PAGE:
PINS – Rule Thirty-two: The Unsteady Zone

Elite troops keep the morale of other units steady in the Unsteady Zone. That’s the place where contact with the opposing force occurs.
You can read all about that here, along with why you musn’t leer, or be a lummox at the Con Club whist drive.

PINS – Rule Thirty-one: More food.

There are lots of places to go and things to do with a full stomach, so the most important thing is having no interference in the kitchen. That’s where the food is.


For their own comfort and safety, children under 5 and babes-in-arms are not admitted.

These photocopies accompany a post that is not a rule as such, it’s more an adjunct to Rule Twenty-nine and a reminder. You need to put some meat on your bones. And you need to make sure everyone is out of the kitchen. Don’t be soft and don’t be numb.

PINS – Rule Thirty: Marching on an empty stomach

The Museum doesn’t like to unduly quote Napoleon, for as we all know, Boney was a warrior, Boney was a thief. But he was right when he said, an army marches on its stomach.  Here are some images to make you think about marching on your stomach.  Click here to find out how you can march on a full one.

PINS – Rule Twenty-nine: Where are our Enemies?

In PINS, and in life,  we have to know where our enemies are.  Luckily we have some rules to show where they are. You can read about them here. For now here are some images to help you work out where your enemies are.

PINS – Rule Twenty-eight: Advance Against Hidden Enemies

We have to advance, most probably against hidden enemies.  This is because, just like any really good game,  we can’t be bothered checking the rules we wrote earlier. So best just advance.

PINS – Rule Twenty-seven: Mascots for Morale

Just like in Real Life (what’s that?), morale plays an important part in the game of PINS. Mascots help morale. It could be Tokor the cat. Or Edwyn Collins.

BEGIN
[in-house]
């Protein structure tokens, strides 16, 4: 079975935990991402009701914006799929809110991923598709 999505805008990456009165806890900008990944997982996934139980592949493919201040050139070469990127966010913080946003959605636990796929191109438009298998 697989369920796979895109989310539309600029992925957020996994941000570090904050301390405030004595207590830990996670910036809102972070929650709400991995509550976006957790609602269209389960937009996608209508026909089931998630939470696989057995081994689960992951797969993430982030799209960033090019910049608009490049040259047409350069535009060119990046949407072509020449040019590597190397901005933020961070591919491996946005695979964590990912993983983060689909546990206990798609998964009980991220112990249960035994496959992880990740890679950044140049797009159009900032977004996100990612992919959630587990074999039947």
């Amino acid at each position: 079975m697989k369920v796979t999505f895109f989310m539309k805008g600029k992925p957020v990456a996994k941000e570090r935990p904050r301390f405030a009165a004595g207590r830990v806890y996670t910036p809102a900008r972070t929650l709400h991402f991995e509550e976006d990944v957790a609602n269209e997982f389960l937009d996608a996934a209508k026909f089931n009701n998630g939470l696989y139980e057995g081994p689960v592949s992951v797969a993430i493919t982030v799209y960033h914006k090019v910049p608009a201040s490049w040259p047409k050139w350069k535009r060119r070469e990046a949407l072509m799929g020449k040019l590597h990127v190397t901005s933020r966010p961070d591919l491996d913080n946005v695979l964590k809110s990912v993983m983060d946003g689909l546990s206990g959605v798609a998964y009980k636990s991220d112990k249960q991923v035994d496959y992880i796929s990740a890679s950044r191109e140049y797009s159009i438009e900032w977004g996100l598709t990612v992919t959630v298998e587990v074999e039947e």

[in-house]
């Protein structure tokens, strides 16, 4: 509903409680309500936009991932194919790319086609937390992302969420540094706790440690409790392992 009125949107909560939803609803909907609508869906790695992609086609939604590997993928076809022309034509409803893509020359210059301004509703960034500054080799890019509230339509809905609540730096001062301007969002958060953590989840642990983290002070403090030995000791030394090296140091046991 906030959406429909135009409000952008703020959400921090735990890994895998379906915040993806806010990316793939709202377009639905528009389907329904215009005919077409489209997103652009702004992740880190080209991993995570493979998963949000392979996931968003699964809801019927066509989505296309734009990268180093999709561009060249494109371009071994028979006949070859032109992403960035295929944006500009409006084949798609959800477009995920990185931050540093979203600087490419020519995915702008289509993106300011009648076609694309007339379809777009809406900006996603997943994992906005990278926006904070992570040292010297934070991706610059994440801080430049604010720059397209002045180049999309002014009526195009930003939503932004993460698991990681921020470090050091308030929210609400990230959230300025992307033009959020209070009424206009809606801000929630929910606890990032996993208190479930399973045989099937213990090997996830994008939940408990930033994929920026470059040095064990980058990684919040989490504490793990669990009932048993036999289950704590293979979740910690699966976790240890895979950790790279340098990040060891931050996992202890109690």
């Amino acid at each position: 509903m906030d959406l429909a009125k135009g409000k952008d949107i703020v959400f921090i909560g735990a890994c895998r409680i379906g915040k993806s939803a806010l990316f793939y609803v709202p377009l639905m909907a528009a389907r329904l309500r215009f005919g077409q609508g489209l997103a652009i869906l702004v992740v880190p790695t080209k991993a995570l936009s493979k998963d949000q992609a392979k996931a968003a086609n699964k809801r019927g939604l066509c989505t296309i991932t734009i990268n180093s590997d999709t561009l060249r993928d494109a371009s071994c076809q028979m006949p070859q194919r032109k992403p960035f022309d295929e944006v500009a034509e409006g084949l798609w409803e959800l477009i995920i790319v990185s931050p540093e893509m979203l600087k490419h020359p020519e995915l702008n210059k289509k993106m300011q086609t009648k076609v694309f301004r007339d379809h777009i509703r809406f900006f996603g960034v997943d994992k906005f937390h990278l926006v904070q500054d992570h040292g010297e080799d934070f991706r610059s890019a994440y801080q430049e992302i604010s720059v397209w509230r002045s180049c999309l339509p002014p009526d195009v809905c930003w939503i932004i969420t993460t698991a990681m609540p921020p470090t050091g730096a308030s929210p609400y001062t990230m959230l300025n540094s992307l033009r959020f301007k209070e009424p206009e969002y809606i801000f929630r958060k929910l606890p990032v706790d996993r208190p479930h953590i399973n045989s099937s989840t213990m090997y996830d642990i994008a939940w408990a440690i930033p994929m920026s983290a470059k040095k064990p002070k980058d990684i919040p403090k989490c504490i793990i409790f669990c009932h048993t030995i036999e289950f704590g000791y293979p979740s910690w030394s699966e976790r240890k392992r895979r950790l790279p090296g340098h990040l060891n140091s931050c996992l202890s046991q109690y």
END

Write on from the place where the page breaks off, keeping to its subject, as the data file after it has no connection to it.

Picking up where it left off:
Here are some photocopies of mascots that can help your morale.

PINS – Rule Twenty-six: More Units

Morale is an important thing in PINS. An overview about morale and not being a big softie can be found here. Below are some viusal proimopts on how to improve your unit’s morale.

PINS – Rule Twenty-five: Units

Units can be anything.  They don’t even need to be real, it’s all explained here. But they have to take orders.

PINS – Rule Twenty-four:  The Electoral College

It’s time to describe the people who run things. We think these people are members of something called the Electoral College.

The Electoral College is written on the back of a TERRIER ADJUSTMENT SHEET.  This must mean it’s important, especially it’s got typed-out instructions on the front and the College names are written out in copperplate using a dip pen and ink, on the back. Here are some photocopies to help PUT A FACE TO A NAME for your own Electoral College.


PINS – Rule Twenty-three: The Light Outside

It’s important to know where you can get good light and also where you can sing light comic opera without being laughed at. Both are essential ingredients to PINS. You can find out more here, or peruse the photocopies for clues below.